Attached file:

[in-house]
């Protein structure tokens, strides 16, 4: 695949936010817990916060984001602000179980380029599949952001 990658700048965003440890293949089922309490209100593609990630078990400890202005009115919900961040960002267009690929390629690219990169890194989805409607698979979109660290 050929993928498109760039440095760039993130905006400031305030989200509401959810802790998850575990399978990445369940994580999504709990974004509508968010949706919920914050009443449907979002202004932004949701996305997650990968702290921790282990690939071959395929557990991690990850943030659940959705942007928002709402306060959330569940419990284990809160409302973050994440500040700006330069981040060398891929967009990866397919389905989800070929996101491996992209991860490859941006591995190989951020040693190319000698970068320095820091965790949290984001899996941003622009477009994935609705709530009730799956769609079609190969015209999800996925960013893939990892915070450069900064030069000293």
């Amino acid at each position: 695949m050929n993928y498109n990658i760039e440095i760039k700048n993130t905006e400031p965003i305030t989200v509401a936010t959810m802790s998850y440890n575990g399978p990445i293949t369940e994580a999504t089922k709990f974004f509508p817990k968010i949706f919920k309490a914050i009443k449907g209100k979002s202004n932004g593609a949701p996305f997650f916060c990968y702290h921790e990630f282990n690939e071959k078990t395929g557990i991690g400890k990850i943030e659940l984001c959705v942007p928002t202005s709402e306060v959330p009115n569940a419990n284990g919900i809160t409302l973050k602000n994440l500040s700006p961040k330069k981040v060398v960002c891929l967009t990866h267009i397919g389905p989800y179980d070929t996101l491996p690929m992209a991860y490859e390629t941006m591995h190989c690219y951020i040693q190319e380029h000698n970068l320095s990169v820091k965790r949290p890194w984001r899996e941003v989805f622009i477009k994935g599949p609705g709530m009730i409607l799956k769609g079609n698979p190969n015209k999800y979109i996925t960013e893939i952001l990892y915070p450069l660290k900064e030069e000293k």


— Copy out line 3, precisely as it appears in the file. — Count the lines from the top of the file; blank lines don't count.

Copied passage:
């Amino acid at each position: 695949m050929n993928y498109n990658i760039e440095i760039k700048n993130t905006e400031p965003i305030t989200v509401a936010t959810m802790s998850y440890n575990g399978p990445i293949t369940e994580a999504t089922k709990f974004f509508p817990k968010i949706f919920k309490a914050i009443k449907g209100k979002s202004n932004g593609a949701p996305f997650f916060c990968y702290h921790e990630f282990n690939e071959k078990t395929g557990i991690g400890k990850i943030e659940l984001c959705v942007p928002t202005s709402e306060v959330p009115n569940a419990n284990g919900i809160t409302l973050k602000n994440l500040s700006p961040k330069k981040v060398v960002c891929l967009t990866h267009i397919g389905p989800y179980d070929t996101l491996p690929m992209a991860y490859e390629t941006m591995h190989c690219y951020i040693q190319e380029h000698n970068l320095s990169v820091k965790r949290p890194w984001r899996e941003v989805f622009i477009k994935g599949p609705g709530m009730i409607l799956k769609g079609n698979p190969n015209k999800y979109i996925t960013e893939i952001l990892y915070p450069l660290k900064e030069e000293k």